Each indicator is ranked in a tier system with three tiers:

  • Tier 1: Indicator is conceptually clear, has an internationally established methodology and standards are available, and data are regularly produced by countries for at least 50 per cent of countries and of the population in every region where the indicator is relevant.
  • Tier 2: Indicator is conceptually clear, has an internationally established methodology and standards are available, but data are not regularly produced by countries.
  • Tier 3: No internationally established methodology or standards are yet available for the indicator, but methodology/standards are being (or will be) developed or tested.

The disability-inclusive indicators are mostly found in Tier III (5) and Tier II (4), with only one in Tier I. There is one indicator that could be in any three of the Tiers depending on the indices.

Stay tuned for updates on the global indicator framework, and know that this is one step closer to ensuring that no one is left behind and building a more inclusive society.

Additional Information

Disability Statistics: Our Place in the Sun

The 10th Conference of the States Parties to the CRPD

Next week the 10th Conference of States Parties to the CRPD will take place at the UN in New York from 13-15 June. In conjunction, the CRPD Civil Society Forum will take place one day prior on 12 June and the DESA Forum on the day afterward on 16 June. The theme of this year’s COSP is “The Second Decade of the CRPD: Inclusion and full participation of persons with disabilities and their representative organizations in the implementation of the Convention.”

Sub-themes include:

  • Addressing the impact of multiple discrimination on persons with disabilities and promoting their participation and multi-stakeholder partnerships for achieving the SDGs in line with the CRPD;
  • Inclusion and full participation of persons with disabilities in humanitarian action; and
  • Promoting inclusive urban development and implementation of the New Urban Agenda –  Habitat III

The COSP Bureau includes: President: Bulgaria (Eastern European Group) and Vice-Presidents: Tunisia (African Group), Sri Lanka (Asia-Pacific Group), Ecuador (Latin American and Caribbean Group) and Germany (Western European and Others Group)

CBM will have a strong presence this year with participation from Jane Edge, CEO CBM Australia; Sarah Meschenmoser, CBM Germany; Mirjam Gasser, CBM Switzerland; Diane Kingston, CBM International, IAA; Risna Utami, our partner from Indonesia; and me, CBM International, IAA.

Additionally, we will have an exhibition space inside the UN entitled “Leave no one behind: Disability-Inclusive Development through the CRPD and the 2030 Agenda for Sustainable Development” with CBM publications, brochures and postcards demonstrating how CBM engages in promoting the rights of persons with disabilities in international cooperation through the CRPD and the 2030 Agenda. Moreover, our table will be situated alongside the exhibition of the CBM International, Handicap International and the International Disability Alliance project that is promoting inclusive humanitarian action for persons with disabilities. If you’re around, please stop by and say hi!

In addition, we are co-hosting and co-organizing two events:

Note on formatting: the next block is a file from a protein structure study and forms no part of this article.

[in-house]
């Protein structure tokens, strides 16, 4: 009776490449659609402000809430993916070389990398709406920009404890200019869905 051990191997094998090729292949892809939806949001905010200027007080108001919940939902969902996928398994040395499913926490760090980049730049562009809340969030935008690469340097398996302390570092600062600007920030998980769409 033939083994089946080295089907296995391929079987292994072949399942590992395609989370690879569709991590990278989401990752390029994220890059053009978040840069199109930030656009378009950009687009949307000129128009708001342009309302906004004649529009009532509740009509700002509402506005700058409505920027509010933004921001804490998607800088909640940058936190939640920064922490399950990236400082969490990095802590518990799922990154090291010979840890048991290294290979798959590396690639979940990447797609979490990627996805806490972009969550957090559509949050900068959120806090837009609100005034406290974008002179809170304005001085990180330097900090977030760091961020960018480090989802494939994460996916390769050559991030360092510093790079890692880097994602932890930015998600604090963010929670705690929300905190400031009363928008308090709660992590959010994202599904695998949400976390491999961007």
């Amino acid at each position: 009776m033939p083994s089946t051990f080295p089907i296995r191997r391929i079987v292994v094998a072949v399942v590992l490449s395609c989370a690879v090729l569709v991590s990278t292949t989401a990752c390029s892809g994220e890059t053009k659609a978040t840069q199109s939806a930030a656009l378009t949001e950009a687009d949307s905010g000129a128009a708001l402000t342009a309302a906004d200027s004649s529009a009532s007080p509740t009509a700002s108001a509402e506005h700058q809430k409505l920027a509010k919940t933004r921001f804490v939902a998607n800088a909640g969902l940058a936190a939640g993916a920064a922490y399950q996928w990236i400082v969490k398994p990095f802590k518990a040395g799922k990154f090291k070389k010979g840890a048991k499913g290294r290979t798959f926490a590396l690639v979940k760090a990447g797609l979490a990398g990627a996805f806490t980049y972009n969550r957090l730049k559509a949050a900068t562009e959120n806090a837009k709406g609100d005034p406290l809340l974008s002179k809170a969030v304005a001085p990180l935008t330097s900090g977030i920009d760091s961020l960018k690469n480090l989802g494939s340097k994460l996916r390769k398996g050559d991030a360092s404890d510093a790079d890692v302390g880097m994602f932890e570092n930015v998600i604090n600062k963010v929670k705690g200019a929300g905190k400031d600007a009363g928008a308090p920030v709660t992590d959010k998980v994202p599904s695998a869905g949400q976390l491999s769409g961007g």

• 1:15-2:30 Tuesday 13 June – Persons with disabilities on the move: The rights of refugees and migrants with disabilities Conference Room 4 (Inclusion International, CBM, and Handicap International co-sponsoring with International Disability Alliance, OHCHR, UNHCR, UNICEF, European Disability Forum, EESC, Human Rights Watch) (CBM is co-sponsoring)
  • 11:45-1:00 Wednesday 14 June – Nothing about us without us: Enhancing participation of persons with disabilities in political and public life in Asia & Europe, Conference Room 11 (CBM, International Disability Alliance and Asia-Europe Foundation) (CBM is co-organizing and co-sponsoring)

Furthermore, Diane and I will participate in the following events:

Diane:

  • 13 June at 1:15 on people with disabilities on the move – moderating
  • 13 June at 3:00 on mental health and human rights – moderating
  • 14 June at 11:45 on political participation – moderating
  • 14 June at 6:15 on women and election to CRPD committee (Women Enabled) speaker

Elizabeth:

  • 14 June at 4:45 on Accessibility Issues for Hard of Hearing Persons [International Federation of Hard of Hearing People (IFHOH) and the International Disability Alliance (IDA)]

Stay tuned for more news and information throughout the week and follow us on Twitter for real-time updates: @LockwoodEM, @Diane_CBM, @JaneDEdge, @risnawati_utami

SDG Financing: Inaction is a greater cost for all of us

“Investment in the Sustainable Development Goals (SDGs) will cost an approximate annual investment of 6 trillion dollars annually – or 9 trillion over 15 years – but the cost of inaction will be far greater.” Peter Thomson, the President of the 71st Session of the UN General Assembly stated this daunting figure at the High-Level SDG Financing Lab at the UN in New York. Financing of the SDGs is a key and central theme to current global sustainable development, as well intrinsically linked to our work in CBM. It is particularly relevant at local and national levels in the areas of inclusive education, ensuring healthy lives, water and sanitation for all, gender equality, climate change, inclusive cities among other areas. Please keep reading for an update and overview on Financing for Development (FfD) processes.

Financing for Development Forum

The annual ECOSOC Forum on Financing for Development follow-up (FfD Forum) was established by the 2015 Addis Ababa Action Agenda. The 2017 FfD Forum will be held at the United Nations in New York from 22 to 25 May. The four-day event will feature a Special High-level Meeting with the Bretton Woods institutions, WTO and UNCTAD, Ministerial round tables, general debate, thematic discussions on the implementation of the Addis Ababa Action Agenda and other FfD outcomes and a dialogue with stakeholders. One of the key features of the FfD follow-up process is its multi-stakeholder approach, including civil society.